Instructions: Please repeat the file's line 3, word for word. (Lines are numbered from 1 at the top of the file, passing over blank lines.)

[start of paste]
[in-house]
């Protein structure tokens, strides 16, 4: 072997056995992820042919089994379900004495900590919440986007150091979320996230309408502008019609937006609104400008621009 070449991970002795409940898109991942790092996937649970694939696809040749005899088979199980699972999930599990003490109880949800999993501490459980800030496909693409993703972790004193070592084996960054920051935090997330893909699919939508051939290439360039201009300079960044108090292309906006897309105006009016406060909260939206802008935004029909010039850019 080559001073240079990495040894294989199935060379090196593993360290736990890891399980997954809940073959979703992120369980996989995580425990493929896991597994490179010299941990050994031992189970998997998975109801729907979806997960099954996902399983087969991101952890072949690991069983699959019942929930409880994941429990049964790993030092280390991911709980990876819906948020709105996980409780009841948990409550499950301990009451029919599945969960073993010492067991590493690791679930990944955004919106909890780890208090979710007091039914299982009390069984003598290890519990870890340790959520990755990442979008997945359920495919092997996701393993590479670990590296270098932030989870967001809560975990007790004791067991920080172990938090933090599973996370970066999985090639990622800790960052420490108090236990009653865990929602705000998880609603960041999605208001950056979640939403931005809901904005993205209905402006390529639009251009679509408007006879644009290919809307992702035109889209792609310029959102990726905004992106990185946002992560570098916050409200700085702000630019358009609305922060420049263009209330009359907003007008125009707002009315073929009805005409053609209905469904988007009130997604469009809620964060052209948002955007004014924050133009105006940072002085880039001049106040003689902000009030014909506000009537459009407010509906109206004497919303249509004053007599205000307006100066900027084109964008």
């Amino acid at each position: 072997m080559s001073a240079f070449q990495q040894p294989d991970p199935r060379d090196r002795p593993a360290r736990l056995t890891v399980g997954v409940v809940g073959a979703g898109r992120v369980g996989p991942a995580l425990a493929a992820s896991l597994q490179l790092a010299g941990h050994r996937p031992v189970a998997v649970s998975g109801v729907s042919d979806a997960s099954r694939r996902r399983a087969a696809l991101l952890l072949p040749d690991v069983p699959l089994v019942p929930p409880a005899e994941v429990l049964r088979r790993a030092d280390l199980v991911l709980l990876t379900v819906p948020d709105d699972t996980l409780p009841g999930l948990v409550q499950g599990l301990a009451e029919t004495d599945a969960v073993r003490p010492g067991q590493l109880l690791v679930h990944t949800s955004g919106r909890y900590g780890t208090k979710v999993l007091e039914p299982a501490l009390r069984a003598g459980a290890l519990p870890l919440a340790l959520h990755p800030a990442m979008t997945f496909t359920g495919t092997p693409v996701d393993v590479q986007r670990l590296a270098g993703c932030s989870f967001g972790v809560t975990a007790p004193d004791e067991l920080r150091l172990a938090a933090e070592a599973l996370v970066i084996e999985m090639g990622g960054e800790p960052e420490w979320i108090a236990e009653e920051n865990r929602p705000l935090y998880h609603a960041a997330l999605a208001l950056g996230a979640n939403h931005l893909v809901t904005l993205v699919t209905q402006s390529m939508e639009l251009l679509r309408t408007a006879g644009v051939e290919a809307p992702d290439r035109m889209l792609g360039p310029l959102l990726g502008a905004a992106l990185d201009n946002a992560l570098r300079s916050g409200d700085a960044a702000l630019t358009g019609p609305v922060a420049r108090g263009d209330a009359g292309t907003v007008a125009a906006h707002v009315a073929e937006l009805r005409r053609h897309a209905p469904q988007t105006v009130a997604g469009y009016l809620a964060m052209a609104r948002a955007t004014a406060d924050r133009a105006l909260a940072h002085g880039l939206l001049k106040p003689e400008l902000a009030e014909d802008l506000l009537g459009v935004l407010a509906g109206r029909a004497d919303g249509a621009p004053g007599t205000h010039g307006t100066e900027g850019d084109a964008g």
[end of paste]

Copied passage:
């Amino acid at each position: 072997m080559s001073a240079f070449q990495q040894p294989d991970p199935r060379d090196r002795p593993a360290r736990l056995t890891v399980g997954v409940v809940g073959a979703g898109r992120v369980g996989p991942a995580l425990a493929a992820s896991l597994q490179l790092a010299g941990h050994r996937p031992v189970a998997v649970s998975g109801v729907s042919d979806a997960s099954r694939r996902r399983a087969a696809l991101l952890l072949p040749d690991v069983p699959l089994v019942p929930p409880a005899e994941v429990l049964r088979r790993a030092d280390l199980v991911l709980l990876t379900v819906p948020d709105d699972t996980l409780p009841g999930l948990v409550q499950g599990l301990a009451e029919t004495d599945a969960v073993r003490p010492g067991q590493l109880l690791v679930h990944t949800s955004g919106r909890y900590g780890t208090k979710v999993l007091e039914p299982a501490l009390r069984a003598g459980a290890l519990p870890l919440a340790l959520h990755p800030a990442m979008t997945f496909t359920g495919t092997p693409v996701d393993v590479q986007r670990l590296a270098g993703c932030s989870f967001g972790v809560t975990a007790p004193d004791e067991l920080r150091l172990a938090a933090e070592a599973l996370v970066i084996e999985m090639g990622g960054e800790p960052e420490w979320i108090a236990e009653e920051n865990r929602p705000l935090y998880h609603a960041a997330l999605a208001l950056g996230a979640n939403h931005l893909v809901t904005l993205v699919t209905q402006s390529m939508e639009l251009l679509r309408t408007a006879g644009v051939e290919a809307p992702d290439r035109m889209l792609g360039p310029l959102l990726g502008a905004a992106l990185d201009n946002a992560l570098r300079s916050g409200d700085a960044a702000l630019t358009g019609p609305v922060a420049r108090g263009d209330a009359g292309t907003v007008a125009a906006h707002v009315a073929e937006l009805r005409r053609h897309a209905p469904q988007t105006v009130a997604g469009y009016l809620a964060m052209a609104r948002a955007t004014a406060d924050r133009a105006l909260a940072h002085g880039l939206l001049k106040p003689e400008l902000a009030e014909d802008l506000l009537g459009v935004l407010a509906g109206r029909a004497d919303g249509a621009p004053g007599t205000h010039g307006t100066e900027g850019d084109a964008g």